Other embodiments of the present invention include a computer system suitably programmed to implement the methods of this invention. Such a computer system includes a processor and memory for organizing and storing a plurality of digital objects in tree hierarchy. The processor executes programs for visually summarizing certain ones of the digital objects that belong to a selected level of the hierarchy. A display screen is coupled to the computer system for displaying visual representations comprising the visual summary. In response to a user selecting a depth of the hierarchy to display, the system can then display a visual summary of the corresponding level of the hierarchy, and so on for additional lower depths. This is a top-down embodiment of the present invention (e.g. hierarchy depth). The system can also start with a visual summary of a lowest level of the hierarchy and successively display; higher levels, which is referred to as a bottom-up embodiment of the present invention (e.g. hierarchy height).
Other embodiments that are contemplated by the present invention include computer readable media and program storage devices tangibly embodying or carrying a program of instructions readable by machine or a processor, for having the machine or computer processor execute instructions or data structures stored thereon. Such computer readable media can be any available media, which can be accessed by a general purpose or special purpose computer. Such computer-readable media can comprise physical computer-readable media such as RAM, ROM, EEPROM, CD-ROM, DVD, or other optical disk storage, magnetic disk storage or other magnetic storage devices, for example. Any other media which can be used to carry or store software programs which can be accessed by a general purpose or special purpose computer are considered within the scope of the present invention.
BRIEF DESCRIPTION OF THE DRAWINGS
These, and other aspects and objects of the present invention will be better appreciated and understood when considered in conjunction with the following description and the accompanying drawings. It should be understood, however, that the following description, while indicating preferred embodiments of the present invention and numerous specific details thereof, is given by way of illustration and not of limitation. Many changes and modifications may be made within the scope of the present invention without departing from the spirit thereof, and the invention includes all such modifications. The figures below are not intended to be drawn to any precise scale with respect to size, angular relationship, or relative position.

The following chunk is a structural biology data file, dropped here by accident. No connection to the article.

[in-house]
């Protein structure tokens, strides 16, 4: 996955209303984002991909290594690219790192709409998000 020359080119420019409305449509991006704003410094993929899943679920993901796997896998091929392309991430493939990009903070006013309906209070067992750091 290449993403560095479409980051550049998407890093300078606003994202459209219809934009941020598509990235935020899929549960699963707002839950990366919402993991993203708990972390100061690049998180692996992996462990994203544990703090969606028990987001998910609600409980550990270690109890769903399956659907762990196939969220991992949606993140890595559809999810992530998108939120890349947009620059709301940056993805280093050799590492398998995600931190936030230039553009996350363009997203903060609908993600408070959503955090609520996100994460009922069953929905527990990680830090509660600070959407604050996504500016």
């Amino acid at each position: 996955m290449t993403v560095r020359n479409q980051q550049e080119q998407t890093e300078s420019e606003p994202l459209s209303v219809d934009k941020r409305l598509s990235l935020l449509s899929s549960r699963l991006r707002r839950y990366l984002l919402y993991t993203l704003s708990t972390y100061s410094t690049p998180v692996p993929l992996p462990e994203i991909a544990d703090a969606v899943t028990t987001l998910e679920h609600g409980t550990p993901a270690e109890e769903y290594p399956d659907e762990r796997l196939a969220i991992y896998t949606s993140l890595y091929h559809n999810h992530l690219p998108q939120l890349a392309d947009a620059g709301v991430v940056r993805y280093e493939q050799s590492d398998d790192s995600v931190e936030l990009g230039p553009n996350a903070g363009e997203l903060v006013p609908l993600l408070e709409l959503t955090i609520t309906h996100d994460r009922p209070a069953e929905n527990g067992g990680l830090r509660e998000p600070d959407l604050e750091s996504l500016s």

The present invention will be more readily understood from the detailed description of exemplary embodiments presented below considered in conjunction with the attached drawings, of which:
FIG. 1 is a block diagram of a computer system capable of practicing various embodiments of the present invention;
FIG. 2 is an example abstract tree representation of hierarchical data;
FIG. 3 is an example tree representation of hierarchical data, presenting nodes by tree depth;
FIG. 4 is an example tree representation of hierarchical data, presenting nodes by tree height;
FIG. 5 shows examples of nodes and data from FIG. 3 to display, based on top-down browsing of the hierarchy;
FIG. 6 shows examples of nodes and data from FIG. 4 to display, based on bottom-up browsing of the hierarchy;
FIG. 7 is a flow chart for generating the list of nodes to display for top-down browsing of the hierarchy;
FIG. 8 is a flow chart for generating the list of nodes to display for bottom-up browsing of the hierarchy;
FIG. 9 is a flow chart for generating a first ordered list of visual objects to display, based on list of nodes to display generated by FIG. 7 or FIG. 8;
FIG. 10 is a flow chart for generating a second ordered list of visual objects to display;
FIG. 11 shows examples of leaf nodes from FIG. 3 to display, based on selection of different nodes depicted in FIG. 5;
FIG. 12 shows examples of leaf nodes from FIG. 3 to display, based on selection of a node depicted in FIG. 5 or a node depicted in FIG. 6;
FIG. 13 shows a screen capture of a working prototype implementing an embodiment of the present invention, displaying thumbnail images of a first list in a grid layout;
FIG. 14 shows a screen capture of the same working prototype, displaying thumbnail images of a first list in a spiral layout;
FIG. 15 shows a screen capture of the same prototype, after a thumbnail from FIG. 14 has been selected;
FIG. 16 shows a screen capture of the same prototype, with an interactive bar plot filter for filtering the current data being displayed;
FIG. 17 shows the results of expanding all thumbnail images of FIG. 16; and